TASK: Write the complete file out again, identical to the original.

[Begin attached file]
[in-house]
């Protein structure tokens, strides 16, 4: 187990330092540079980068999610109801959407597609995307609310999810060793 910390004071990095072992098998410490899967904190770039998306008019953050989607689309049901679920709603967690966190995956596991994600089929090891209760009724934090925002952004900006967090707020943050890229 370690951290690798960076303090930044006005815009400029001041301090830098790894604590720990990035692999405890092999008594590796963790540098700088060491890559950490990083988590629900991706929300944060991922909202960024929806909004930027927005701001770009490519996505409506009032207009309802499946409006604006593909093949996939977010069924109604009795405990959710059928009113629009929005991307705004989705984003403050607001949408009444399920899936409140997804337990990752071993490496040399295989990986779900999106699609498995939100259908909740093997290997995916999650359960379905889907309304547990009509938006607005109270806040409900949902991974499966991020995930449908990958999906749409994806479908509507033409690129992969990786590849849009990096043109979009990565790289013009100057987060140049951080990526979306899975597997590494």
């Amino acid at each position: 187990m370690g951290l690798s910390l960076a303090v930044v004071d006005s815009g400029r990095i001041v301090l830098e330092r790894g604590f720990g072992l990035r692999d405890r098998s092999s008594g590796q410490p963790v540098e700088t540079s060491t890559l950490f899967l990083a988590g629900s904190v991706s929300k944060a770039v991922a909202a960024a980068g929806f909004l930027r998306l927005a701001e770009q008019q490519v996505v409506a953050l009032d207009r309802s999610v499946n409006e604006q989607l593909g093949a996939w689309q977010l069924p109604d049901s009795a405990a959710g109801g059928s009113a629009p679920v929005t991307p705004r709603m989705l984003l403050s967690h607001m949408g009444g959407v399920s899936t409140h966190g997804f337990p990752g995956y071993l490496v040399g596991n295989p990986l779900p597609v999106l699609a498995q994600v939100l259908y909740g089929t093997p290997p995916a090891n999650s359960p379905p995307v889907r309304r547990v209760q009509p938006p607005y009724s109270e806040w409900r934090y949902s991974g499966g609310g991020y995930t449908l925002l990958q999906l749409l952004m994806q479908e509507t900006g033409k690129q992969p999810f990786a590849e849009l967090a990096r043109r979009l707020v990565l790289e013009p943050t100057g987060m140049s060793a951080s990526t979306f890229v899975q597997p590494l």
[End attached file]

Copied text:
[in-house]
């Protein structure tokens, strides 16, 4: 187990330092540079980068999610109801959407597609995307609310999810060793 910390004071990095072992098998410490899967904190770039998306008019953050989607689309049901679920709603967690966190995956596991994600089929090891209760009724934090925002952004900006967090707020943050890229 370690951290690798960076303090930044006005815009400029001041301090830098790894604590720990990035692999405890092999008594590796963790540098700088060491890559950490990083988590629900991706929300944060991922909202960024929806909004930027927005701001770009490519996505409506009032207009309802499946409006604006593909093949996939977010069924109604009795405990959710059928009113629009929005991307705004989705984003403050607001949408009444399920899936409140997804337990990752071993490496040399295989990986779900999106699609498995939100259908909740093997290997995916999650359960379905889907309304547990009509938006607005109270806040409900949902991974499966991020995930449908990958999906749409994806479908509507033409690129992969990786590849849009990096043109979009990565790289013009100057987060140049951080990526979306899975597997590494």
């Amino acid at each position: 187990m370690g951290l690798s910390l960076a303090v930044v004071d006005s815009g400029r990095i001041v301090l830098e330092r790894g604590f720990g072992l990035r692999d405890r098998s092999s008594g590796q410490p963790v540098e700088t540079s060491t890559l950490f899967l990083a988590g629900s904190v991706s929300k944060a770039v991922a909202a960024a980068g929806f909004l930027r998306l927005a701001e770009q008019q490519v996505v409506a953050l009032d207009r309802s999610v499946n409006e604006q989607l593909g093949a996939w689309q977010l069924p109604d049901s009795a405990a959710g109801g059928s009113a629009p679920v929005t991307p705004r709603m989705l984003l403050s967690h607001m949408g009444g959407v399920s899936t409140h966190g997804f337990p990752g995956y071993l490496v040399g596991n295989p990986l779900p597609v999106l699609a498995q994600v939100l259908y909740g089929t093997p290997p995916a090891n999650s359960p379905p995307v889907r309304r547990v209760q009509p938006p607005y009724s109270e806040w409900r934090y949902s991974g499966g609310g991020y995930t449908l925002l990958q999906l749409l952004m994806q479908e509507t900006g033409k690129q992969p999810f990786a590849e849009l967090a990096r043109r979009l707020v990565l790289e013009p943050t100057g987060m140049s060793a951080s990526t979306f890229v899975q597997p590494l």